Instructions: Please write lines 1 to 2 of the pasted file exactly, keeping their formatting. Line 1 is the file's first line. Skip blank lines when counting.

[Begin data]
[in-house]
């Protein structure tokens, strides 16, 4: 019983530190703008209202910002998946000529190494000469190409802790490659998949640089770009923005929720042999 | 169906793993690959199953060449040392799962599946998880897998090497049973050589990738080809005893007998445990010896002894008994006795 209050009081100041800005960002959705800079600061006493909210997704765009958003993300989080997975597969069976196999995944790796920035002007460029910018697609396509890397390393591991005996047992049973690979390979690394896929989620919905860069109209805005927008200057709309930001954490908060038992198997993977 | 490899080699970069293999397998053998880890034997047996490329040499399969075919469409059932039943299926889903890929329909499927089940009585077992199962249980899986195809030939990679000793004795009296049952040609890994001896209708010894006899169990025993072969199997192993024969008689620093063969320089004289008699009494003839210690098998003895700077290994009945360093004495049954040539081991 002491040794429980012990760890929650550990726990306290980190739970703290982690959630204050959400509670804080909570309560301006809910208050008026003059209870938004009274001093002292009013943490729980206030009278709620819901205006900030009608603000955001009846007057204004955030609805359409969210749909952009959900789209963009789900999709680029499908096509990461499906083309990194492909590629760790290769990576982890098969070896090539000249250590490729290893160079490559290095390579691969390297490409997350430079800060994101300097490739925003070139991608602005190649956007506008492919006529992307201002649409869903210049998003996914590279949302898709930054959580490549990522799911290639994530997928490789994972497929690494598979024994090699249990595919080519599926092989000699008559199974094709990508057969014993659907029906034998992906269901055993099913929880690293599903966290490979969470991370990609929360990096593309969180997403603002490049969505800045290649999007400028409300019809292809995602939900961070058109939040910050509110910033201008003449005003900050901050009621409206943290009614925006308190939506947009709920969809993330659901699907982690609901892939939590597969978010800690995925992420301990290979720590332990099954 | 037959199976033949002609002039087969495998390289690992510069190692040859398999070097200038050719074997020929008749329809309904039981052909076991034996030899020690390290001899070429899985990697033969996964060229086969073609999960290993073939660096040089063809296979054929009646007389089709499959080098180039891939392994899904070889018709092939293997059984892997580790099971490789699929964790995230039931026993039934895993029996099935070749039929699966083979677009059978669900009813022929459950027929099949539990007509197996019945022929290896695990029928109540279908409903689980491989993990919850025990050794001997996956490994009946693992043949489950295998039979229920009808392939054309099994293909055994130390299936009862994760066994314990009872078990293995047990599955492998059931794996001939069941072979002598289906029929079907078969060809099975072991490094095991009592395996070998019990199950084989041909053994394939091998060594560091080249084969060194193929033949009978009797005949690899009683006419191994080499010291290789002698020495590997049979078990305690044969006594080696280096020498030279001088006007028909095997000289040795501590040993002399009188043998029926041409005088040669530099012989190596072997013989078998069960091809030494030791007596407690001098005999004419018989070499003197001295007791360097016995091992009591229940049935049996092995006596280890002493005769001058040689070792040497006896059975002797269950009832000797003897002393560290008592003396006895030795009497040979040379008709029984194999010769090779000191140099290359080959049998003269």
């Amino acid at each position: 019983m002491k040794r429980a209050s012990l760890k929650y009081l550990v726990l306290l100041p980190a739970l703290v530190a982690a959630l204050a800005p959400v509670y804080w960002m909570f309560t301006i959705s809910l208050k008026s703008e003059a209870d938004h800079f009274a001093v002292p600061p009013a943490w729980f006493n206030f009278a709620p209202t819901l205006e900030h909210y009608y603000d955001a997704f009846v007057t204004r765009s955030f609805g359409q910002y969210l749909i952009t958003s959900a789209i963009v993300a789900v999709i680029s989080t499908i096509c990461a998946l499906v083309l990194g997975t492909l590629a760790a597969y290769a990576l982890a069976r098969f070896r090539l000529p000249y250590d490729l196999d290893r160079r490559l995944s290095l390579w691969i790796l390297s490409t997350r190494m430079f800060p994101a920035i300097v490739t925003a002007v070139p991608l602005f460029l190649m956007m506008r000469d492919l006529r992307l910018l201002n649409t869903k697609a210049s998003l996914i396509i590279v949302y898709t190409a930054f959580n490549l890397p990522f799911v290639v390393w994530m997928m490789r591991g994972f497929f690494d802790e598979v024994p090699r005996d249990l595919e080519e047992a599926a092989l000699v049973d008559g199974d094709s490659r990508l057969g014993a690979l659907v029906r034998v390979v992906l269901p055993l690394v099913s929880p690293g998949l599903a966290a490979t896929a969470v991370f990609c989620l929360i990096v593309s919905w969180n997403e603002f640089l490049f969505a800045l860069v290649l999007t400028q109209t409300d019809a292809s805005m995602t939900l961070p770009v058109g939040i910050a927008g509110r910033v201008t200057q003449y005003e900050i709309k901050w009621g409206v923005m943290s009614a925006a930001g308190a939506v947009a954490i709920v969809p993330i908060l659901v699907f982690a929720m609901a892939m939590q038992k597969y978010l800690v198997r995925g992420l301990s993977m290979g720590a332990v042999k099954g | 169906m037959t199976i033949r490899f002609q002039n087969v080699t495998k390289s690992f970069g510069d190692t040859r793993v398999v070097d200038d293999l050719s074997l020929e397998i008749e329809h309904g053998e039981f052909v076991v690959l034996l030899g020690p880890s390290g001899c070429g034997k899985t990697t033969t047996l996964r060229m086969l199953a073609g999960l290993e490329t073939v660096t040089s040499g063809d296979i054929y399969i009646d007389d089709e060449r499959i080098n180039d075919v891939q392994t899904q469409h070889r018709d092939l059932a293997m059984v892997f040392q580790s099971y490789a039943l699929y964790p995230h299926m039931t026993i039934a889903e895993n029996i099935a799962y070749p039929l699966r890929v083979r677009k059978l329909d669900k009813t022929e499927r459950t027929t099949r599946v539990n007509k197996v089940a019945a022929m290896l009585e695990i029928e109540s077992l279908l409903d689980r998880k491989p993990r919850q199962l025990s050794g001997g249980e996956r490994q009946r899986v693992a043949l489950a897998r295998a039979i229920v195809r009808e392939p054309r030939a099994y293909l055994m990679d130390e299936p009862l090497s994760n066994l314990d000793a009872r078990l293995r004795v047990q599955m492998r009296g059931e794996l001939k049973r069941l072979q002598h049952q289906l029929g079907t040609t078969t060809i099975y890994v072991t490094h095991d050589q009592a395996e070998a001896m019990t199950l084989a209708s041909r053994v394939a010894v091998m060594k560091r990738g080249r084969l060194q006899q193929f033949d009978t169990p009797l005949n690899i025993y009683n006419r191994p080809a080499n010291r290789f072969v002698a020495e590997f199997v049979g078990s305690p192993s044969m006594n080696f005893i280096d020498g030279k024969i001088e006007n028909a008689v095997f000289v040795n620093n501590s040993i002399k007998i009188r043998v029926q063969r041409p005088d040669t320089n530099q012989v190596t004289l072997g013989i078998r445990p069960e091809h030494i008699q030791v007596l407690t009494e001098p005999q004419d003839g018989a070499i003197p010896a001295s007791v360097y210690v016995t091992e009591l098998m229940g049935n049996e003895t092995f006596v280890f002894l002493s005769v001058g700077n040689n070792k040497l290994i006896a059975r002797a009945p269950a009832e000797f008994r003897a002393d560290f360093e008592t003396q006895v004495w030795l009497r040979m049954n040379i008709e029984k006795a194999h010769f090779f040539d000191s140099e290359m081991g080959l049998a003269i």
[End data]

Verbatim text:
[in-house]
């Protein structure tokens, strides 16, 4: 019983530190703008209202910002998946000529190494000469190409802790490659998949640089770009923005929720042999 | 169906793993690959199953060449040392799962599946998880897998090497049973050589990738080809005893007998445990010896002894008994006795 209050009081100041800005960002959705800079600061006493909210997704765009958003993300989080997975597969069976196999995944790796920035002007460029910018697609396509890397390393591991005996047992049973690979390979690394896929989620919905860069109209805005927008200057709309930001954490908060038992198997993977 | 490899080699970069293999397998053998880890034997047996490329040499399969075919469409059932039943299926889903890929329909499927089940009585077992199962249980899986195809030939990679000793004795009296049952040609890994001896209708010894006899169990025993072969199997192993024969008689620093063969320089004289008699009494003839210690098998003895700077290994009945360093004495049954040539081991 002491040794429980012990760890929650550990726990306290980190739970703290982690959630204050959400509670804080909570309560301006809910208050008026003059209870938004009274001093002292009013943490729980206030009278709620819901205006900030009608603000955001009846007057204004955030609805359409969210749909952009959900789209963009789900999709680029499908096509990461499906083309990194492909590629760790290769990576982890098969070896090539000249250590490729290893160079490559290095390579691969390297490409997350430079800060994101300097490739925003070139991608602005190649956007506008492919006529992307201002649409869903210049998003996914590279949302898709930054959580490549990522799911290639994530997928490789994972497929690494598979024994090699249990595919080519599926092989000699008559199974094709990508057969014993659907029906034998992906269901055993099913929880690293599903966290490979969470991370990609929360990096593309969180997403603002490049969505800045290649999007400028409300019809292809995602939900961070058109939040910050509110910033201008003449005003900050901050009621409206943290009614925006308190939506947009709920969809993330659901699907982690609901892939939590597969978010800690995925992420301990290979720590332990099954 | 037959199976033949002609002039087969495998390289690992510069190692040859398999070097200038050719074997020929008749329809309904039981052909076991034996030899020690390290001899070429899985990697033969996964060229086969073609999960290993073939660096040089063809296979054929009646007389089709499959080098180039891939392994899904070889018709092939293997059984892997580790099971490789699929964790995230039931026993039934895993029996099935070749039929699966083979677009059978669900009813022929459950027929099949539990007509197996019945022929290896695990029928109540279908409903689980491989993990919850025990050794001997996956490994009946693992043949489950295998039979229920009808392939054309099994293909055994130390299936009862994760066994314990009872078990293995047990599955492998059931794996001939069941072979002598289906029929079907078969060809099975072991490094095991009592395996070998019990199950084989041909053994394939091998060594560091080249084969060194193929033949009978009797005949690899009683006419191994080499010291290789002698020495590997049979078990305690044969006594080696280096020498030279001088006007028909095997000289040795501590040993002399009188043998029926041409005088040669530099012989190596072997013989078998069960091809030494030791007596407690001098005999004419018989070499003197001295007791360097016995091992009591229940049935049996092995006596280890002493005769001058040689070792040497006896059975002797269950009832000797003897002393560290008592003396006895030795009497040979040379008709029984194999010769090779000191140099290359080959049998003269």